Could brain stimulation impact cognitive-affective processes in relation to treatment resistant depression?
To answer this question, a team of researchers including UBC Psychology PhD student Alex Terpstra and Associate Professors Dr. Rebecca (Beck) Todd and Dr. Joelle LeMoult explored the roles of cognitive-affective processes in response to using using repetitive transcranial magnetic stimulation (rTMS) for treatment resistant depression (TRD).
Their research, Cognitive-affective processes and suicidality in response to repetitive transcranial magnetic stimulation for treatment resistant depression, published in the Journal of Affective Disorders, explores rTMS as an alternative treatment for treatment resistant depression, through its potential impacts on cognitive-affective processes and suicidality. Todd and Terpstra conducted their research in collaboration with UBC Medicine’s Non-Invasive Neurostimulation Therapies (NINET) Lab and UBC Psychology’s Depression, Anxiety, and Stress Lab.
rTMS and Depression
Many people with Major Depressive Disorder do not recover after their first treatment, known as TRD. Repetitive Transcranial Magnetic Stimulation (rTMS) is considered a safe and non-invasive first-line treatment for TRD. However, little is known about how aspects of depression, like blunted responses to rewarding experiences and negative biases self-perception, relate to symptom severity during rTMS for TRD—and if these aspects of depression may change during rTMS. Terpstra and Todd, along with their research team, set out to explore potential changes in these aspects, and to further develop knowledge in the field. They join us for a Q&A on their research and the impact rTMS has on depression.
Can you tell us about this research?
Beck Todd (BT): The goal of this research was to examine whether biases to be more excited about getting good things or to think about oneself more positively or negatively predicted how symptoms of treatment resistant depression – depression that has repeatedly not gotten better with drug treatment – would change over the course of treatment by brain stimulation. We also wanted to know whether these biases were related to the way that suicidal thoughts and feelings evolve over the course of treatment.
Alex Terpstra (AT): This research was conducted with people who had clinical depression and had not benefited from antidepressant medication (known as treatment resistant depression) and were therefore receiving an alternative treatment shown to be effective for this group, which is a form of brain stimulation known as repetitive transcranial magnetic stimulation (rTMS). We looked at whether their responsiveness to rewards (potentially winning money) and the characteristics they used to describe themselves (positive vs. negative) before starting treatment were related to their depression and suicidality symptoms over the course of rTMS and up to 12 weeks later. We also investigated whether this treatment might improve responsiveness to rewards and positive/negative characteristics these individuals attributed to themselves.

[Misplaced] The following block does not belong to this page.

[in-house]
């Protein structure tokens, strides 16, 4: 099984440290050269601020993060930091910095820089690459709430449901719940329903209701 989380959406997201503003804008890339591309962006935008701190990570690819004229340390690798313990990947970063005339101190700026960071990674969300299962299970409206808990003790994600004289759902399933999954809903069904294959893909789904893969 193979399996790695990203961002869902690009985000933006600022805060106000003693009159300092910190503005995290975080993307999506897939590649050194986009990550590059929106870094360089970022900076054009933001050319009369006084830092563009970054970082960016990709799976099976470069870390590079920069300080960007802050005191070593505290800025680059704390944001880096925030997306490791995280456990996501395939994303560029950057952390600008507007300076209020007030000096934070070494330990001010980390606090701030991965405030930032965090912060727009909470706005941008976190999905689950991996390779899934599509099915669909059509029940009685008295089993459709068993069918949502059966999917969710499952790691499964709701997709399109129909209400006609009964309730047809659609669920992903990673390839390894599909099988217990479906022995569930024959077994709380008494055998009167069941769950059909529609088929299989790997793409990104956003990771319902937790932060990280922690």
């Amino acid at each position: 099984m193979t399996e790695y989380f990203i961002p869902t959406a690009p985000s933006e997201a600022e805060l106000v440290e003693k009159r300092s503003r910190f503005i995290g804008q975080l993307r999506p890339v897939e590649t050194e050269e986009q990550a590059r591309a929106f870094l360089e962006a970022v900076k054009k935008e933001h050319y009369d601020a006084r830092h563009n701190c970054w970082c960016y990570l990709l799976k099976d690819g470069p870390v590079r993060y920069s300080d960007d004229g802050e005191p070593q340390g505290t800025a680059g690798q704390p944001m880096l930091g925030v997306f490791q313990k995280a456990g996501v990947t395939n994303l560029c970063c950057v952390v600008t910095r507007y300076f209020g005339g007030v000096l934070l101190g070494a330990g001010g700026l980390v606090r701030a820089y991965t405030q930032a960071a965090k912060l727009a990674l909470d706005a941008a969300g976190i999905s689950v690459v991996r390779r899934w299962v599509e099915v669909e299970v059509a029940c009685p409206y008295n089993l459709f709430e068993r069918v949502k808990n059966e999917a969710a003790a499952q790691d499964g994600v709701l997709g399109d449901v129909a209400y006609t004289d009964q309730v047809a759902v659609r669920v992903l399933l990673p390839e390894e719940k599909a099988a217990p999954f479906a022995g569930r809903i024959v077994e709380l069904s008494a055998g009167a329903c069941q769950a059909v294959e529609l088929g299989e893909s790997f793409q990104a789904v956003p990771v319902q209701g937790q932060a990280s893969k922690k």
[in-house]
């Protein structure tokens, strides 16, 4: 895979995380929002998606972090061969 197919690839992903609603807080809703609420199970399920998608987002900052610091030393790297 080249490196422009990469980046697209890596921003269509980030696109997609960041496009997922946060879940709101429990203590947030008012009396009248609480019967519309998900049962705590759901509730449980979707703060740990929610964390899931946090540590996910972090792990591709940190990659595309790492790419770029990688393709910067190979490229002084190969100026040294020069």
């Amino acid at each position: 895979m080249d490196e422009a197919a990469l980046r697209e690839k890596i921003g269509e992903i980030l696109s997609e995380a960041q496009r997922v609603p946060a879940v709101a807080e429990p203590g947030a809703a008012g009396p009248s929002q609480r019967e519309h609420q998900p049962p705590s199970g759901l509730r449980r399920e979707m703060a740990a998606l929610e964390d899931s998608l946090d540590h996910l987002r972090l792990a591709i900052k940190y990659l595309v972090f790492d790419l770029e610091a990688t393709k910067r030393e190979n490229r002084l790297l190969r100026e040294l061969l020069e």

How does repetitive transcranial magnetic stimulation (rTMS) work?
BT: By using a coil to apply a magnetic pulse at a specific frequency, rTMS can be used to make a region of the cerebral cortex, the outside wrapping of the brain, more or less active so that region either takes a nap or goes into overdrive. This activation or inhibition of a region of the cortex in turn has downstream effects on entire brain networks of regions that function together as an ensemble.
AT: In this study, rTMS involved applying magnetic pulses to the right frontal part of the brain to make this brain region, and the networks it’s connected to, less active. The magnetic pulses were applied for 30 minutes, five days per week, for four weeks.
“Quieting this part of the brain has been shown to improve treatment resistant depression – suggesting that suppressing activity in this region, with effects on other connected brain regions, may beneficially affect processes related to the onset and/or maintenance of depressive symptoms.”
What features of depression might be affected by rTMS—and how does that impact people with those features?
AT: This study provides preliminary evidence that rTMS can reduce negative self-regard and increase positive self-regard in people with treatment resistant depression.
BT: However, a more negative view of oneself is a defining feature of depression and we don’t know whether this finding is simply an index of decreased depressive symptoms with successful treatment. More interesting to me is that differences in the degree to which people anticipate good things (reward anticipation) reflected how suicidal people felt throughout the whole course of treatment and afterwards. This suggests that further research into whether rTMS treatment targeting the brain’s reward anticipation systems produces improvements in suicidality would be productive.
Did anything surprise you?
AT & BT: We were surprised to find that a higher number of negative characteristics participants used to describe themselves was associated with higher depressive symptoms and suicidality, but a lower number of positive characteristics was not. This might suggest that it is the absence of negative self-regard, rather than the presence of positive self-regard, that protects against depressive symptoms and suicidality in people with treatment resistant depression receiving rTMS.